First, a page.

As a reader of Nuts & Volts, you might get the false impression that electronics is limited to multimedia entertainment, security systems, drones and autonomous systems, and other component-based devices. However, these pursuits neglect the vast world of electronics applied to biology and biological systems.
Consider that, long before the Matrix movie revealed that we’re nothing more than copper-top batteries living in a virtual world (1999), or Mary Shelley described the reanimation of Frankenstein with electricity (1822), the curious were experimenting with electricity and biology. Luigi Galvani performed his famous frog leg experiments in 1780, for example, which revealed “animal electricity.” Then, there was the development of electro-convulsive shock therapy in 1937, which essentially consisted of rebooting the brain by shocking it into a state of convulsions.
Today, the intermingling of biology and electronics is so vast that there are subspecialties, ranging from the biomolecular (i.e., Bioelectronics) to the gross integration of robots, biology, and electronics (Biomechatronics).
Given this reality, you might be asking why these topics aren’t covered more prominently in Nuts & Volts, SERVO Magazine, or other technology publications. The reasons are many and varied, but ethics, animal rights, safety, and assumptions of reader training are probably the most important.
In my college experimental psychology class, I was required to drill a hole in the skull of a white rat, insert a 32 gauge wire into a specific area of the rat’s brain, and hook up the wire to a stimulator. With a few hours of training, I had the rat obeying my commands.
Similarly, when I studied physiology in medical school, I was given a new dog every week for my experiments that involved electrocardiograms, electromyograms, as well as various forms of electrical stimulation.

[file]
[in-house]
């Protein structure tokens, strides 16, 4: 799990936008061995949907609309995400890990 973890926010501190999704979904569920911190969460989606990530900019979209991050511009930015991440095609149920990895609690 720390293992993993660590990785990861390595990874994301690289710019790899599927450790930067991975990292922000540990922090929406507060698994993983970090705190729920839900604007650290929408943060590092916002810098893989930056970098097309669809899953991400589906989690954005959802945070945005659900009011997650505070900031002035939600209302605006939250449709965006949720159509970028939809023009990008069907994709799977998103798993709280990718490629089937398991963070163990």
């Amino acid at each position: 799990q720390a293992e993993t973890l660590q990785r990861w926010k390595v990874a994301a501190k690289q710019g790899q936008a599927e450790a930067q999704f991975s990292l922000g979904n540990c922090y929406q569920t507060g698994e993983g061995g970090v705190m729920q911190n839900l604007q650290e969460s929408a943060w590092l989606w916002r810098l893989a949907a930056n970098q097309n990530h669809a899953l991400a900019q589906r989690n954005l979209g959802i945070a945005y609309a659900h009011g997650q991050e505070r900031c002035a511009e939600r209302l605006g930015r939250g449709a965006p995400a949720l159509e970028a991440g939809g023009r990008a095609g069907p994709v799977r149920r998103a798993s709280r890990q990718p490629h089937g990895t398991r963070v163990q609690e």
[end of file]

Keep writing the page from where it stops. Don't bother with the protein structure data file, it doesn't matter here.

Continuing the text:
Today, such student experiments are not permitted in medical schools. Multimedia simulations of animal preparations and their responses to electrical stimulation are the norm. Experiments using electronics coupled with primates and other biological specimens are still conducted by researchers, but the labs are hidden away from potential protestors.
Aside from ethical issues, as architects of this magazine, the publisher and editorial staff have to make some assumptions about you, the reader. While we can assume that the typical reader has a good idea of how to handle a soldering iron, leaded, and even unleaded components, it’s unlikely that the same reader can handle a suture set or has access to relatively expensive physiological monitoring equipment.
While these assumptions may be correct, this doesn’t mean that you can’t or shouldn’t explore bioelectronics or biomechatronics using other resources. If you’re still in school, sign up for biology courses — especially those focusing on physiology. If you’re out of school and still curious, take a look at Guyton’s Textbook of Physiology. Start with the chapter/system that most interests you and go from there. NV